on bart ehrman

Here’s an article posted today at on the agnostic biblical scholar Bart Ehrman of UNC Chapel Hill. I’m quoted in the article because of my take on Ehrman’s work generally and newest in particular, Jesus, Interrupted, in this post from a couple of months ago. 

I’ll collect some thoughts and share a little more later, but I did want to go ahead and post the link. I will also express appreciation for the writer, John Blake. He contacted me about an interview last Friday, which we set up for Monday (he’d come across my blog post in his research). We spoke for about 45 minutes on Monday morning. He was inquisitive and open to my perspective on the matter. Plus, to his credit on a religious story, his interest in my perspective was expressly an interest in the experience of pastors and churches, preachers and their laity, in light of Ehrman’s work and publishing success. 

I’ll share more of what I said on Monday later, but for now I will affirm Willimon’s take—more on that later too.

Published by Guy M Williams

Christian | Husband, Father | Pastor | 8th-Gen Texan | Texas A&M ‘96 | Asbury Seminary ‘01 | Enjoy family, reading, running, golf, college football

7 thoughts on “ on bart ehrman

  1. So, are you going to have to take a pay cut at the church since you are now “a blogger who also happens to be a Methodist minister.”

    If you can just figure out how to monetize that blogging, it might not matter!

    Congrats on being referenced.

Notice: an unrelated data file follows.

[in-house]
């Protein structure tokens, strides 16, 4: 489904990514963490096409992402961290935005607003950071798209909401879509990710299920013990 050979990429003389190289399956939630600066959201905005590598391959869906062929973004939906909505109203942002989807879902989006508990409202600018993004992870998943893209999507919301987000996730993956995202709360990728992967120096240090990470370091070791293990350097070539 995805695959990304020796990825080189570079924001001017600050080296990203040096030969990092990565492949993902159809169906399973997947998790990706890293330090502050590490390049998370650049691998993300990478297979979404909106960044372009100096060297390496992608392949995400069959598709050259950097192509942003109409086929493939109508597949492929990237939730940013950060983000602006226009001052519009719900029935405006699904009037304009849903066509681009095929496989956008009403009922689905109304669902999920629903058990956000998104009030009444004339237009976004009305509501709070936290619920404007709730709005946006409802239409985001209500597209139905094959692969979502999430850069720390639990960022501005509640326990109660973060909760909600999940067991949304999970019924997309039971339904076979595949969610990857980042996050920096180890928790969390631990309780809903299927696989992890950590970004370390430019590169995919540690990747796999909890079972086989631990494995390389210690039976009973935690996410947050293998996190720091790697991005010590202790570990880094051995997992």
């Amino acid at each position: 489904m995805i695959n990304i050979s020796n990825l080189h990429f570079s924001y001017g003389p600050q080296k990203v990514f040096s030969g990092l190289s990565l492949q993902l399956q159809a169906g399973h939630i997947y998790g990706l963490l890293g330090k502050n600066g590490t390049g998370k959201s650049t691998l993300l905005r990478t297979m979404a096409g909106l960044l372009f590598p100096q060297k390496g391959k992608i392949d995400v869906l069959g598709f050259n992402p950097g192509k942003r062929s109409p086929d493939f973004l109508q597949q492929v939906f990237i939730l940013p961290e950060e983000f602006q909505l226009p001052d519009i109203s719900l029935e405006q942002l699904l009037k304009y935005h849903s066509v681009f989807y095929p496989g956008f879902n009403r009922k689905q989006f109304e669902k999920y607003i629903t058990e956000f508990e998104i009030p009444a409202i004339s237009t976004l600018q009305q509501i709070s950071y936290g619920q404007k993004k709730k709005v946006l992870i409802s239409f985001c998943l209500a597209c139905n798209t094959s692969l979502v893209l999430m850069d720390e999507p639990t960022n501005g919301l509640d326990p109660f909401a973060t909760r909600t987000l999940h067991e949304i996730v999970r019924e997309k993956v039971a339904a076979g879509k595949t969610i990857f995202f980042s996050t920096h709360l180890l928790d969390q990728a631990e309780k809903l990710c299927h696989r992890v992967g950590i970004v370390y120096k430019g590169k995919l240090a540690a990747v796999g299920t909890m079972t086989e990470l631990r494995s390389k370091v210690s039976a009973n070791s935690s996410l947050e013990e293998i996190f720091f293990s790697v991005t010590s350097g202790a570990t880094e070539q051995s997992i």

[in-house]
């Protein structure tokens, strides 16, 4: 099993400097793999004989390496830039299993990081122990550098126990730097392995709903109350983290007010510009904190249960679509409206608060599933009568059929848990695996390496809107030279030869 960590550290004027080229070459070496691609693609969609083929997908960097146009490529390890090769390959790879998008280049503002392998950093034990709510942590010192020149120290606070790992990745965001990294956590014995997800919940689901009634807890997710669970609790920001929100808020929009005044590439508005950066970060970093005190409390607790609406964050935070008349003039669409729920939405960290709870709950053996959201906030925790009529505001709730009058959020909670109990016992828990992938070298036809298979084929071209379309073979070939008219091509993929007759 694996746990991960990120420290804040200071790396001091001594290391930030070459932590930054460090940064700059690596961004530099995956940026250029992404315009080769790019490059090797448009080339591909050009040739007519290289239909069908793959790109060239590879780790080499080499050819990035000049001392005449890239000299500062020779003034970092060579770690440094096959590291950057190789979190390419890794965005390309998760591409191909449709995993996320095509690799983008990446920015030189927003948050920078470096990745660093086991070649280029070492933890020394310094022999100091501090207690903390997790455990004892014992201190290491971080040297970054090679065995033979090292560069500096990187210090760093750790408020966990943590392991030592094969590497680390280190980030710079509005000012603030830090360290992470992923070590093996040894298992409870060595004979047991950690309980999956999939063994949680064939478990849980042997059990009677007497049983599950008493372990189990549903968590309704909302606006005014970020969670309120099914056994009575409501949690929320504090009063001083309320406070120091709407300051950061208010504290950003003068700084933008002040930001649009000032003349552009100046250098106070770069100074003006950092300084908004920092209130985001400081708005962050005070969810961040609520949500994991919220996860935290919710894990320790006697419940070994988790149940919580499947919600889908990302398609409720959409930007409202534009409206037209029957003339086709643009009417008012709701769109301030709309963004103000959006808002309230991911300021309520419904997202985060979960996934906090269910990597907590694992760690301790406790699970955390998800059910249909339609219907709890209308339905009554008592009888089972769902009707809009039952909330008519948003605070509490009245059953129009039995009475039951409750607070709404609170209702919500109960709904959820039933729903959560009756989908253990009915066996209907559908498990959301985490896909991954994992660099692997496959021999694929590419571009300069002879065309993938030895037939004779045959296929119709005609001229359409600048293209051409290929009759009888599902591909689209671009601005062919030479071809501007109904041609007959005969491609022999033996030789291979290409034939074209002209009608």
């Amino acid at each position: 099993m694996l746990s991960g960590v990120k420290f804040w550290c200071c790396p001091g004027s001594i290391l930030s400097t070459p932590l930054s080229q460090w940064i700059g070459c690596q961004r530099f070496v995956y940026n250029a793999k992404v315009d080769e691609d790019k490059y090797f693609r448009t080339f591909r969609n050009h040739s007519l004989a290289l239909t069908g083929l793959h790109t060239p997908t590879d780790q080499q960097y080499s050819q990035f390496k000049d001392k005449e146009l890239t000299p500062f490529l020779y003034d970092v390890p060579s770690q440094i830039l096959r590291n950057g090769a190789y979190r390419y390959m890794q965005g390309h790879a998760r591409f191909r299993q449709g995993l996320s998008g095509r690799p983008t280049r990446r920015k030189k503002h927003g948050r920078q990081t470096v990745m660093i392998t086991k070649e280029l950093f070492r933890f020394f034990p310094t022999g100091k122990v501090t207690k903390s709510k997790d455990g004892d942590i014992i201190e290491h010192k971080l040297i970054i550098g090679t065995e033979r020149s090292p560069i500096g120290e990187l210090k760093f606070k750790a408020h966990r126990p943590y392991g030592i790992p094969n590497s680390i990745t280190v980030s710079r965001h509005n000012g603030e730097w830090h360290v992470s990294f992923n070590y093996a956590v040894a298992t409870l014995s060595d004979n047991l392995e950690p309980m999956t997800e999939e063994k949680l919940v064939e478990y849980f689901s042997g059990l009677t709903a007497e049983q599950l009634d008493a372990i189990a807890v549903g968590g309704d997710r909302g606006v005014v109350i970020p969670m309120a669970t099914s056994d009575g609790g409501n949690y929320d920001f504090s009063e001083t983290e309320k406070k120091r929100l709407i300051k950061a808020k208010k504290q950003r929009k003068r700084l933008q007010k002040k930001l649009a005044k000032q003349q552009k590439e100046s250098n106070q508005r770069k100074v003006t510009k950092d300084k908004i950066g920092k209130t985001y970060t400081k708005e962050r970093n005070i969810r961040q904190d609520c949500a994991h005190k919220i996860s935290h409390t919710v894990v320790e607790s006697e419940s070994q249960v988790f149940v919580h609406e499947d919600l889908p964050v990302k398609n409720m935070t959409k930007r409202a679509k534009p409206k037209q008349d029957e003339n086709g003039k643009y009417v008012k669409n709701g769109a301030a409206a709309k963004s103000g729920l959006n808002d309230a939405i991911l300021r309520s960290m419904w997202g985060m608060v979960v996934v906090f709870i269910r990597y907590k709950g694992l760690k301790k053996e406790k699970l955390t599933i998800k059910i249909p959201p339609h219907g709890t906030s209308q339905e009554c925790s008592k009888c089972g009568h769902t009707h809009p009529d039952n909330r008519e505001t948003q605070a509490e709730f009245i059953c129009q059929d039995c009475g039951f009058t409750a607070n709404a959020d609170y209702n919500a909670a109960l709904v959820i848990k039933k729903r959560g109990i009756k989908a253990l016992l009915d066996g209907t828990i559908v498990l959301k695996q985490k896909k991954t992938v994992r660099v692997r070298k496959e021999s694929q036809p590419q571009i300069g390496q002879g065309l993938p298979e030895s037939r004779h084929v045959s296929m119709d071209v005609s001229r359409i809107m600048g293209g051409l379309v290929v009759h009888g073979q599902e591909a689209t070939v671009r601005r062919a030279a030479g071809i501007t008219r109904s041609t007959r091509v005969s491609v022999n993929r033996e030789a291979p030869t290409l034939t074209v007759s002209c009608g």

2. Bard Ehrman as all ‘agnostics’ plead that they can not know anything and then make absolute statements regarding some subject. In his case, he makes statements to ‘prove’ that the gospel accounts of Jesus’ crucifixion can not be ‘conflated’ because of the different perspectives of the authors. My response would be, ‘how do you know that?’ Who set you up as judge and jury on how to interpret the bible? I listened to his reasoning why, and well, it is flawed because he has no demonstratable proof for his statements (he can’t go back in time and see what happened). All new testament scholarship is based on circumstancial evidence which can be interpreted a number of ways and theories which may be true or not. Since we can’t go back to that time and see what really happened, we can’t make any type of absolute judgments on anything. So Bart’s statements are actually just opinions. I can come up with several reasons why someone would combine the gospels. Does not mean they are right, just means they are my opinion.

  3. It is interesting that Ehrman insists that he is not a theologian while at the same time making theological pronouncements at every turn which hold serious implications regarding faith or unfaith.

  4. Guy –

    I actually came across the CNN story before I read your post about it. Seeing Bishop Willimon wasn’t too much of a surprise, given the scathing (and on target) book review he did of Ehrman’s latest title in the Christian Century. But when I saw Guy Williams show up a few paragraphs later, I just about fell out of my chair! Kudos to you. Ehrman’s continuing publicity – a publicity which he cultivates in myriad ways – is testament to the danger he represents to the church. I appreciate you taking the time to share your pastoral perspective w/ the CNN reporter.


  5. I remembering clicking on the CNN link and then quit reading because it was Bart. My loss. Way to be an expert quote. (I was quoted by the AP once at a Fed Soc thing so I still think I’m in the lead though. ;-)

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